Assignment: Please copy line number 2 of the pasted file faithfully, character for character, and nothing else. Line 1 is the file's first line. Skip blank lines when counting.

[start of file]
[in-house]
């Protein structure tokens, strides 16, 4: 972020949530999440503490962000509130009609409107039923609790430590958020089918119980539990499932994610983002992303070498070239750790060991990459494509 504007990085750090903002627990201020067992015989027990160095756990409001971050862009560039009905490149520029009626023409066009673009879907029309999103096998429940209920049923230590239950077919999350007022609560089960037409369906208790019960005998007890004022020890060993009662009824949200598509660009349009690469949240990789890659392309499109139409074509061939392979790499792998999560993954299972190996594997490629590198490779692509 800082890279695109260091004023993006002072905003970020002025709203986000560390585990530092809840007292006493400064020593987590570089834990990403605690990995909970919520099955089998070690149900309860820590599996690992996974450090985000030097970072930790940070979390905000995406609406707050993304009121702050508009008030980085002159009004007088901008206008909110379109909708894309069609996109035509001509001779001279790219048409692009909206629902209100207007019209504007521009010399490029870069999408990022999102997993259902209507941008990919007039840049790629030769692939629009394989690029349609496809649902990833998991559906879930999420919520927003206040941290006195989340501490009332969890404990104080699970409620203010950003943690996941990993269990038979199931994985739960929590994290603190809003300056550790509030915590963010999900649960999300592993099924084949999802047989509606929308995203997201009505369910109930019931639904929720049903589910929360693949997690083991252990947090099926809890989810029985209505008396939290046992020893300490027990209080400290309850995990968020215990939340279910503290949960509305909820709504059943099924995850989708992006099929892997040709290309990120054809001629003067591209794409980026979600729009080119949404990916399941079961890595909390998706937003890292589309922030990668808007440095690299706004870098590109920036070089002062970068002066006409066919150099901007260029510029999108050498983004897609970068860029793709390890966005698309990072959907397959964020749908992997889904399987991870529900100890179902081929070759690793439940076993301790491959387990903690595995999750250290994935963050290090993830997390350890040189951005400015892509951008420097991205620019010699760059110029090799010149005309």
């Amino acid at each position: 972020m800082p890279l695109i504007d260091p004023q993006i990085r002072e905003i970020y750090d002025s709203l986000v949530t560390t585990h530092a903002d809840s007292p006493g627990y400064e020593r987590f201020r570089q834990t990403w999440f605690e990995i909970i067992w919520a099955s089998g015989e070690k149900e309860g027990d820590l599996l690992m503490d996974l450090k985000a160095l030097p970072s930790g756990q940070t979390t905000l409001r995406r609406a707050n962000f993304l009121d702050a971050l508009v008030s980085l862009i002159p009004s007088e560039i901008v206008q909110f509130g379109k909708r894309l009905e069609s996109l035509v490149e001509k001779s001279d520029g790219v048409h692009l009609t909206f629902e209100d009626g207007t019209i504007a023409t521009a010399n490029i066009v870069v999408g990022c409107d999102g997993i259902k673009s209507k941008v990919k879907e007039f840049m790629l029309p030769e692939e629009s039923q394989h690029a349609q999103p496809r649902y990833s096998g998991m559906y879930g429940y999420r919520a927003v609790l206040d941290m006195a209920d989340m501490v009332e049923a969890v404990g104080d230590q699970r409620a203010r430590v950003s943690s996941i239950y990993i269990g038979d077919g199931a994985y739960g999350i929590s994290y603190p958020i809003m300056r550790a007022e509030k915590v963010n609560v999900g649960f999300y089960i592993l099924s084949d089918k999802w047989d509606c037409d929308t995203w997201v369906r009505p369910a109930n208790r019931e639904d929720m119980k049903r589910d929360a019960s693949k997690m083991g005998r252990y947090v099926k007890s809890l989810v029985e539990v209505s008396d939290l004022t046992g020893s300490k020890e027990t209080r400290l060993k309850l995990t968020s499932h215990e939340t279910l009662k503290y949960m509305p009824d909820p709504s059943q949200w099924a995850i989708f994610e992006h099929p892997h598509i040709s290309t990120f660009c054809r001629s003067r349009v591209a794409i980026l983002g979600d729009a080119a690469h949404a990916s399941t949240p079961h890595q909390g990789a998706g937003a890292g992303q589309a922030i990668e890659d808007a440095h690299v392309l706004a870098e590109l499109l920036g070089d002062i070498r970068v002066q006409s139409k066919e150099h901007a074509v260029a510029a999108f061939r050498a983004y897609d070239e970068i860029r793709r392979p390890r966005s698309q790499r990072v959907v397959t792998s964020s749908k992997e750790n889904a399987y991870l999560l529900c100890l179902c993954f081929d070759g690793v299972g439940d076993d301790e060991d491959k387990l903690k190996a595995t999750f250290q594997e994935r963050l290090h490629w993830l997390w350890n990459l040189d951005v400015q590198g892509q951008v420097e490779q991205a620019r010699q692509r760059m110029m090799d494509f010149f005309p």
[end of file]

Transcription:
């Protein structure tokens, strides 16, 4: 972020949530999440503490962000509130009609409107039923609790430590958020089918119980539990499932994610983002992303070498070239750790060991990459494509 504007990085750090903002627990201020067992015989027990160095756990409001971050862009560039009905490149520029009626023409066009673009879907029309999103096998429940209920049923230590239950077919999350007022609560089960037409369906208790019960005998007890004022020890060993009662009824949200598509660009349009690469949240990789890659392309499109139409074509061939392979790499792998999560993954299972190996594997490629590198490779692509 800082890279695109260091004023993006002072905003970020002025709203986000560390585990530092809840007292006493400064020593987590570089834990990403605690990995909970919520099955089998070690149900309860820590599996690992996974450090985000030097970072930790940070979390905000995406609406707050993304009121702050508009008030980085002159009004007088901008206008909110379109909708894309069609996109035509001509001779001279790219048409692009909206629902209100207007019209504007521009010399490029870069999408990022999102997993259902209507941008990919007039840049790629030769692939629009394989690029349609496809649902990833998991559906879930999420919520927003206040941290006195989340501490009332969890404990104080699970409620203010950003943690996941990993269990038979199931994985739960929590994290603190809003300056550790509030915590963010999900649960999300592993099924084949999802047989509606929308995203997201009505369910109930019931639904929720049903589910929360693949997690083991252990947090099926809890989810029985209505008396939290046992020893300490027990209080400290309850995990968020215990939340279910503290949960509305909820709504059943099924995850989708992006099929892997040709290309990120054809001629003067591209794409980026979600729009080119949404990916399941079961890595909390998706937003890292589309922030990668808007440095690299706004870098590109920036070089002062970068002066006409066919150099901007260029510029999108050498983004897609970068860029793709390890966005698309990072959907397959964020749908992997889904399987991870529900100890179902081929070759690793439940076993301790491959387990903690595995999750250290994935963050290090993830997390350890040189951005400015892509951008420097991205620019010699760059110029090799010149005309």